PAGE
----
Skip to the page content Skip to primary navigation Skip to the search form Skip to the audience-based navigation Skip to the site tools and log-in Information about website accessibility

Vocal Arts

Ein Deutsches Requiem

This page contains resources for choir members preparing for UALR’s Fall 2011 performance of Ein Deutsches Requiem by Johannes Brahms.  Below you will find links to our rehearsal notes for the semester, as well as to other resources online that you can use to learn the German pronunciation and practice your part between rehearsals.

Rehearsal Notes

Performance Week rehearsal handout:

October 27 and early November rehearsals: All movements covered!

October 6, 13, and 20: All movements covered!

September 29: (3) Herr, lehre doch mich; (6) Denn wir haben hie keine bleibende Statt

September 22: (2) Denn alles Fleisch est ist wie Gras; (3) Herr, lehre doch mich; (5) Ihr habt nun Traurigkeit

September 15: (1) Selig sind, die da Leid tragen; (4) Wie lieblich sind deine Wohnungen; (7) Selig sind die Toten

September 8: (4) Wie lieblich sind deine Wohnungen; (5) Ihr habt Traurigkeit; (6) Denn wir haben hie keine bleibende Statt; (7) Selig sind die Toten

September 1: (2) Denn alles Fleisch est ist wie Gras; (3) Herr, lehre doch mich; (6) Denn wir haben hie keine bleibende Statt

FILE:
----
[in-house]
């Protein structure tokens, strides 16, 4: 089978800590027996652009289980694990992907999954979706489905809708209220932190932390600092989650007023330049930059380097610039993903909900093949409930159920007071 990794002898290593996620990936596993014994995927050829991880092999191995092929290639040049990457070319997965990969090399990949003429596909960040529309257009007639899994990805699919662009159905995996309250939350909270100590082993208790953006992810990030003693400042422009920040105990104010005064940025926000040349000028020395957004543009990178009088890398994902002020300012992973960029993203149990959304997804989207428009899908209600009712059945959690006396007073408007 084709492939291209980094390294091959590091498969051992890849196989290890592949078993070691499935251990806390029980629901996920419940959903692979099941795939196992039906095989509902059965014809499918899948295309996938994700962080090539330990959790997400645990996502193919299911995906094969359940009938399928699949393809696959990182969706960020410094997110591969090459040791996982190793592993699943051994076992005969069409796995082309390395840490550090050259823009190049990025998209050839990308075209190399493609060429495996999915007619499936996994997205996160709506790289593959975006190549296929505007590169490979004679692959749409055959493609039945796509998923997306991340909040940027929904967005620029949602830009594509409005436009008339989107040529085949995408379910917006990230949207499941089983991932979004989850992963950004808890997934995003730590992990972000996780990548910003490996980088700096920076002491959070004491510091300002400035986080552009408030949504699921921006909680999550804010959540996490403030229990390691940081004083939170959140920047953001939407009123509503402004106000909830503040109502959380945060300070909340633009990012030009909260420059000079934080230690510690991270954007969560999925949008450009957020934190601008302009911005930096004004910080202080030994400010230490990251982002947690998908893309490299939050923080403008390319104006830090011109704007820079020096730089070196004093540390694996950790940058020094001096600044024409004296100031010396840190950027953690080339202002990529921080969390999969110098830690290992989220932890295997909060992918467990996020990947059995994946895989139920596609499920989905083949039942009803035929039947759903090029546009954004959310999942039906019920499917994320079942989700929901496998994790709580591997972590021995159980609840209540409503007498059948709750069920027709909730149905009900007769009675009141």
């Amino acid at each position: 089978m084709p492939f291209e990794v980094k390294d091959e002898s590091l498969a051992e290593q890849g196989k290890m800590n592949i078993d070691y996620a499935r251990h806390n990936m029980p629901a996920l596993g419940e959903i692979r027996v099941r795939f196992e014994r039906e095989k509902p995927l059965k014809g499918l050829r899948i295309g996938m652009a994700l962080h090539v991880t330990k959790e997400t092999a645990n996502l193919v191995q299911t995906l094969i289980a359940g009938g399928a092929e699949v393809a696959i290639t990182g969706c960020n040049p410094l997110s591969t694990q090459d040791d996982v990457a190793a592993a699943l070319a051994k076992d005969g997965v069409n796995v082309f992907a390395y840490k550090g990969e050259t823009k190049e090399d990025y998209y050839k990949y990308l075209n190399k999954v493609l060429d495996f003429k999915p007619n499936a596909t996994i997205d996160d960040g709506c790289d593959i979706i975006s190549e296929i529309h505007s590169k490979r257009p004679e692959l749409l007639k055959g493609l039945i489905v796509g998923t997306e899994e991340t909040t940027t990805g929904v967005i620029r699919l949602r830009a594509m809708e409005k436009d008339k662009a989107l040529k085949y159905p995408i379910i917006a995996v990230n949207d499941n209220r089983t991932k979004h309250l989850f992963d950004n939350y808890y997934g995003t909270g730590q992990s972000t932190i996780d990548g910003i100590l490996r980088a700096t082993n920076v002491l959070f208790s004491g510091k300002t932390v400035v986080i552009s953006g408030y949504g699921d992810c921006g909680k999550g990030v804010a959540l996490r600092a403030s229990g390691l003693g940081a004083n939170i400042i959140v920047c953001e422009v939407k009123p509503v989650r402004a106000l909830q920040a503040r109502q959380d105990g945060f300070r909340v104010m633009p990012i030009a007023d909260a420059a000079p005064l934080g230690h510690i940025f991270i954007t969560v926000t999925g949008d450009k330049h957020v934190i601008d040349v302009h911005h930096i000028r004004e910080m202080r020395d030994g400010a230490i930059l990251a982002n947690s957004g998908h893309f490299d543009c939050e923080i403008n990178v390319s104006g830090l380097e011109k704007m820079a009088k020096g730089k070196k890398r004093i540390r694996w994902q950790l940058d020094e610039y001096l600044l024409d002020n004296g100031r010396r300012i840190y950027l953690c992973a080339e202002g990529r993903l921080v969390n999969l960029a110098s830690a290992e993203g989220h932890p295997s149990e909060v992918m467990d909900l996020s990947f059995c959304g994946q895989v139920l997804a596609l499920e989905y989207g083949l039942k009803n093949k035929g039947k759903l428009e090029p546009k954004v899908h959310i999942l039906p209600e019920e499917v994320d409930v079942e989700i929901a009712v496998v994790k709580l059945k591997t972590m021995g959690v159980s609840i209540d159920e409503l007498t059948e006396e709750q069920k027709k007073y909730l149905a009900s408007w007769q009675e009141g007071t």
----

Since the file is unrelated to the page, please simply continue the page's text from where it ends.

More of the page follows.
August 25: (1) Selig sint, die da Leid tragen; (6) Denn wir haben hie keine bleibende Statt

German pronunciation resources

Brahms Requiem — pronunciation guide and translation.pdf – This PDF file includes the German text sung by the chorus for each of the requiem’s movements.  Beneath each line of German text, there is a phonetic transcription for each word — and below that, an English translation.  This document was prepared by Roger Bryan of the Bingham and District Choral Society in England.

Ein Deutsches Requiem: Pronunciation audio files — This link takes you to a website with additional links you can click to hear the German text spoken (but not sung) aloud.  Please note that the speaker includes not just the chorus’s text, but the text for the soloists as well (so if you’re following along on the pronunciation PDF, the audio file will include text not printed on your page).  You may find it helpful to play part of a line, then pause the recording and practice saying that part yourself, then move to the next line, etc.  These files were prepared by Regine Hampel and Richard Seaton of the Open University Choir in England.

CyberBass midi audio files

Ein Deutsches Requiem: soprano, alto, tenor, bass, and tutti midis — This link takes you to a website with additional links you can click to hear the notes for your part.  Using the controls on the player, you can slow the audio to as much as 50% of performance speed so that you can more accurately hear each individual note.  The CyberBass site contains instructions for how to operate the player.  We have also provided some advice for how to use these audio files as a study tool elsewhere on this site: http://ualr.edu/music/voice/index.php/home/ensembles/community-chorus/using-cyberbass-midis-to-learn-your-part/.

Updated 9.24.2013